Daniel Pearson - Satellites

The good thing that's first noticed on Daniel Pearson's debut album Satellites is that it doesn't sound like a debut at all. The world is hardly short of acoustic singer-songwriters, but Satellites gets a lot right to make it a stand-out record in an oversubscribed playing field.

Opener Masquerade is an intricate and understated start it's like listening to an old record that you've just rediscovered. It's calming and gentle and it's a nice balanced opener to introduce Pearson as an artist as well as a versatile, charming vocalist and Satellites as an album.

While the opener is a decent introduction it is Wishing Well that really grabs the listener. It's not as simple as Masquerade, sticking for a more energized approach with thumping drums reminiscent of Johnny Cash juxtaposing with the electric guitars and choral harmonies make it a track you can't put in one box. It's the inability to define it with one thing that makes Wishing Well the best on the album.

Tracks and Waves on the Sea appear to give off an idle impression, with simple lyrics that leave the listener no room for interpretation, unfortunately there's a sense of filler, which really reminds a listener that this is a debut and that Pearson may perhaps be iacking in ideas when it gets to this point.

Luckily the album picks back up again with fun rock 'n' roll number 4th July which, still gives the impression and similarity to that of Tracks it's just much easier on the ears. It's almost like Pearson is waving that American Flag to identify himself and it just becomes a little bit obvious what he's trying to do and yet still, the blend of his unique vocals and the involvement of the foot tapping beats makes it that little pick me up track that restores a little bit of faith in the album.

However, regardless of the little success of 4th July it appears as if Pearson is sticking to the same route as many before him. Civilians is that ever so popular track that talks of the celebrity culture we dream about but never quite get. It's a decent track, and it's not the biggest let down on the album, lyrically we see Pearson at his weakest and it's an idea and an inspiration that's been done to death and to bring it back we need to see something incredible, which unfortunately Civilians isn't quite.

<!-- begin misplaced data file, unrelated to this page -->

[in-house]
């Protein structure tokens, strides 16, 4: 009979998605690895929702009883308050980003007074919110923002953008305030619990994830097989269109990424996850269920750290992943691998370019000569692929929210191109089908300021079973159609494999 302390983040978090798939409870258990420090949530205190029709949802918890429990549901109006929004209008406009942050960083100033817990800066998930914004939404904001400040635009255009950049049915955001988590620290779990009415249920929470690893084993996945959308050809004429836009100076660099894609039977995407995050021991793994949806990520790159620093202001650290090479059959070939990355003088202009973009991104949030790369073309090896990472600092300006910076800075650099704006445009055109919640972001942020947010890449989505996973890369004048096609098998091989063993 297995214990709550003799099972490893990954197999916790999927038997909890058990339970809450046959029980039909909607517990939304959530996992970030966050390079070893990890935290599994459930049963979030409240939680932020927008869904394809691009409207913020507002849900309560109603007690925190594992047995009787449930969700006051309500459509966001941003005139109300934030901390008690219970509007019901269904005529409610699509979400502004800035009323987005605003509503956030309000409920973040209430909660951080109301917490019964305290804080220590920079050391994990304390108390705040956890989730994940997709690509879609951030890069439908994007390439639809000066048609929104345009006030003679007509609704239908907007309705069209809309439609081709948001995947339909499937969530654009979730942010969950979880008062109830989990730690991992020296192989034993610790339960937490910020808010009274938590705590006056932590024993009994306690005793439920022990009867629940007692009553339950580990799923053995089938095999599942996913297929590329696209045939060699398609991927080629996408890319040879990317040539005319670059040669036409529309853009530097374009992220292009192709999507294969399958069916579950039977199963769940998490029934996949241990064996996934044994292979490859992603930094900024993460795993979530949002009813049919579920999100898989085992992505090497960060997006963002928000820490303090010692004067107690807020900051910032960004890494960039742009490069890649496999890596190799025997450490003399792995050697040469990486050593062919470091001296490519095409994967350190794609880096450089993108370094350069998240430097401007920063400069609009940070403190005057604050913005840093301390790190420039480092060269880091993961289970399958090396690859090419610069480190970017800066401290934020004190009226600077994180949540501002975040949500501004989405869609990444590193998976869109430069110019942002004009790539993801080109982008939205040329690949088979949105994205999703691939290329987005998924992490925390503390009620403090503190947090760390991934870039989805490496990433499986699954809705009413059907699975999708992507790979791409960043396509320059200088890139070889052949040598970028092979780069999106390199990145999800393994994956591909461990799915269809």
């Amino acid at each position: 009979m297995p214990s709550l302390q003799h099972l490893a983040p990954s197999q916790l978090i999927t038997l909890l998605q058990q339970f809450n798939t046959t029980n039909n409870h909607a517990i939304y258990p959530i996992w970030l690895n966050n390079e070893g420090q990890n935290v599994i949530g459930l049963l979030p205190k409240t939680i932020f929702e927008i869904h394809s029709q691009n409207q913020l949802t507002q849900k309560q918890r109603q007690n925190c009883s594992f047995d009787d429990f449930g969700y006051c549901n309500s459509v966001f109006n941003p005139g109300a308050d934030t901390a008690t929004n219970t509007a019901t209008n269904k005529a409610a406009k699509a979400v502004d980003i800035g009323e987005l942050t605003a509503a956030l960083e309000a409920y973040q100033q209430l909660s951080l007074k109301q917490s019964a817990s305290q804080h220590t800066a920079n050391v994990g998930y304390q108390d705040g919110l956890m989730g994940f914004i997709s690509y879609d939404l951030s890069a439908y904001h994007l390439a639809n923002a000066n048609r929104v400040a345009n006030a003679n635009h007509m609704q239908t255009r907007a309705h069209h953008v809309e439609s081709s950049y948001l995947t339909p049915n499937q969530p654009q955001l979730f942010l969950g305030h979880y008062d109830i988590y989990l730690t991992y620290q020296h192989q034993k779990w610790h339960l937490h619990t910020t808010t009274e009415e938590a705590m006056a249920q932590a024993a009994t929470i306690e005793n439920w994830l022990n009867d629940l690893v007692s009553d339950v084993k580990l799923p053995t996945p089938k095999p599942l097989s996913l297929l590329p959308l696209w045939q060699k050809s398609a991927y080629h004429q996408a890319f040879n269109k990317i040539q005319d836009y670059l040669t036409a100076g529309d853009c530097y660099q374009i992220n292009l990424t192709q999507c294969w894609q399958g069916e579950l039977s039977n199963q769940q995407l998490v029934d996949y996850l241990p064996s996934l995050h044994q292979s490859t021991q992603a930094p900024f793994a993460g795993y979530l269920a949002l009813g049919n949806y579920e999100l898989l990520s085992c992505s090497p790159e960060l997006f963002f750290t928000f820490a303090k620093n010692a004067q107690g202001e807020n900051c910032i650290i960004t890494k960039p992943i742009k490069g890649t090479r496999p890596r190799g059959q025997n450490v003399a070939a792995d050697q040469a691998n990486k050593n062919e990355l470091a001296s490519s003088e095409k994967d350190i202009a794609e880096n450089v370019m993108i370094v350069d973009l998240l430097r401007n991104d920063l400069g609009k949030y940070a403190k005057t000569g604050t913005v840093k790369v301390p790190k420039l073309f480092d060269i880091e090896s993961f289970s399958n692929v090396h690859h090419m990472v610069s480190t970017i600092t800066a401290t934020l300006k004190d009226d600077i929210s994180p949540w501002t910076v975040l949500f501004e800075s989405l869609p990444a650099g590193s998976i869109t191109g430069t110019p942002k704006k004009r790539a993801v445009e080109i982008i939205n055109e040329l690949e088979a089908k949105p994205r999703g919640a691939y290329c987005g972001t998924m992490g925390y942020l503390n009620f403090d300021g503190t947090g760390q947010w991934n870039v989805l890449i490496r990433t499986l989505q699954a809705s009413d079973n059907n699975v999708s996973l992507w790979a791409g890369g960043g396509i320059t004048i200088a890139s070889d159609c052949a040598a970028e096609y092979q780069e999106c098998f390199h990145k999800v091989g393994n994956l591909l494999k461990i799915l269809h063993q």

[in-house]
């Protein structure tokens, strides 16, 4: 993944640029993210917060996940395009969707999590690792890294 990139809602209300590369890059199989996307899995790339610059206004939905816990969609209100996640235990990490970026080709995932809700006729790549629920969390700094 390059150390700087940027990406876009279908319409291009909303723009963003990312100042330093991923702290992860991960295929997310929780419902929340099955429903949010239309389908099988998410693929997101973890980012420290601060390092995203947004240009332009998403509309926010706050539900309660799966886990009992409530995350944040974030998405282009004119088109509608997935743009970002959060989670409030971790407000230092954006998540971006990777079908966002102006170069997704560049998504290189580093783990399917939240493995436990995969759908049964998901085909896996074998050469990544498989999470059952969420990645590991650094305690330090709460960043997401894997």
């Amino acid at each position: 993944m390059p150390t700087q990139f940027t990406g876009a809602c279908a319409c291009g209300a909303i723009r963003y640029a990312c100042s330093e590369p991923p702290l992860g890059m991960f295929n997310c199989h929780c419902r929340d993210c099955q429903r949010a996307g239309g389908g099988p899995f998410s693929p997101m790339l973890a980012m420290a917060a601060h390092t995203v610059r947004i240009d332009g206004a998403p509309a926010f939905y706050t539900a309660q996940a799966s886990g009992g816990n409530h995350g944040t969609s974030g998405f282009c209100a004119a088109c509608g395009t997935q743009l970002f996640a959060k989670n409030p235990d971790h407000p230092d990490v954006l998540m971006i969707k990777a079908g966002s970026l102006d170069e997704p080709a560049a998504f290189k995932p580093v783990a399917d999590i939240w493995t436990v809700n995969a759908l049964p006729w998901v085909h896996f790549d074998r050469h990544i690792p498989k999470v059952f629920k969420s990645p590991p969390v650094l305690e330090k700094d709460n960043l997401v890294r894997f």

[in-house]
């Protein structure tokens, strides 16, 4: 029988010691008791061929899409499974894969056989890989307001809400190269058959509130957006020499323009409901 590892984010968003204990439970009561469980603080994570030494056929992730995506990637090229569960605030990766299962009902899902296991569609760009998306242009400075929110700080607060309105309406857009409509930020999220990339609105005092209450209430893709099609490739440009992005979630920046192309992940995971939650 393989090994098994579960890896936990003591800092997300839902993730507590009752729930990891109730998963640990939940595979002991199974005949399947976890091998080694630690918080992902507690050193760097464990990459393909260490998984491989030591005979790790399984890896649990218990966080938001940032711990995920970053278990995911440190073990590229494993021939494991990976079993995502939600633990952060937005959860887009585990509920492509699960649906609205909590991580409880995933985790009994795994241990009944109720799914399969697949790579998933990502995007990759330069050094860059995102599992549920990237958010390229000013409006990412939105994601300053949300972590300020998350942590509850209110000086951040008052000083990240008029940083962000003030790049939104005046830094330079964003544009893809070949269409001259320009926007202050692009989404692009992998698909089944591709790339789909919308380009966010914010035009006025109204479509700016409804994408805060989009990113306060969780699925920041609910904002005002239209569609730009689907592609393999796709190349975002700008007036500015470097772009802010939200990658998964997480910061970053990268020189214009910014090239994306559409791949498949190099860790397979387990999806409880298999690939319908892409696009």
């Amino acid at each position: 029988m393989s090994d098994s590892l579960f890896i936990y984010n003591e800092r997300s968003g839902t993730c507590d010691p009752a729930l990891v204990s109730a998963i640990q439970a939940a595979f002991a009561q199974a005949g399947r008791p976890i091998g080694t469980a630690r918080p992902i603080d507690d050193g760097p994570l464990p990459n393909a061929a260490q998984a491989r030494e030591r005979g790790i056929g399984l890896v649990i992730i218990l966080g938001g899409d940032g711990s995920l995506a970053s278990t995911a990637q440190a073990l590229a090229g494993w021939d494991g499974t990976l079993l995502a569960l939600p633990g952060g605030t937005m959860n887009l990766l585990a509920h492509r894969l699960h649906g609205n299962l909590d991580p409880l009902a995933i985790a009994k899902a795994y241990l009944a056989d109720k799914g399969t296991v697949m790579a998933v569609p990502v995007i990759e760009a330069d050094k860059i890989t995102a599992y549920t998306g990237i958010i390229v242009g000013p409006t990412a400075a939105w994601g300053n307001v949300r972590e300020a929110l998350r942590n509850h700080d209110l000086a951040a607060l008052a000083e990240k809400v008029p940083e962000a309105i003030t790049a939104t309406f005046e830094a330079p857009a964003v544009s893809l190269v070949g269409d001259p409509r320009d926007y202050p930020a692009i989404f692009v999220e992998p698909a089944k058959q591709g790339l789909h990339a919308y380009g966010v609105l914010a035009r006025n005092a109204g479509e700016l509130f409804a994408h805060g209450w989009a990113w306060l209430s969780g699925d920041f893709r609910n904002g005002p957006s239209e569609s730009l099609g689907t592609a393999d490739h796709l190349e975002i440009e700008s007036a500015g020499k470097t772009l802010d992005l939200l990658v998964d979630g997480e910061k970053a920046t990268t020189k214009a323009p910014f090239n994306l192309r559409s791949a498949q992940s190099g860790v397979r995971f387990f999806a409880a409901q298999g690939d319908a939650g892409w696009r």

Towards the end of the album,Satellite Town grants that personal touch that is missing throughout the entire album. It's nice to hear a track that just carries itself on the acoustic guitar without feeling empty and boring. Black and Blue is a fine track, showcasing exactly why we felt the way we did at the beginning of the album. It balances originality with imitation producing a track that's believable, fun and true of a debut album, something that's not quite perfect.

The penultimate track is a vulnerable lament with stunning guitar work that drifts into It's Been a While a final encore which builds upon itself adding a new layer to the original vocals and acoustic guitar before coming round full pelt towards the bridge before calming down and finishing, full circle, with a final strum to close the album. A beautiful finish to close a record filled with ups and downs.

It's not hard to say that Satellites certainly has some incredible tracks where in which we see Pearson at his ultimate best, stepping outside of the typical American singer-songwriter impression and creating something entirely his own, however there are some moments when it feels as if Pearson is trying too hard to conform to those pre-existing impressions designated to the American singer-songwriter generic conventions. Satellites certainly has its good moments and it's bad moments, and luckily the good definitely outweigh the bad and it's those good moments that remind you why Pearson is doing what he's doing, because at some points he does it amazingly.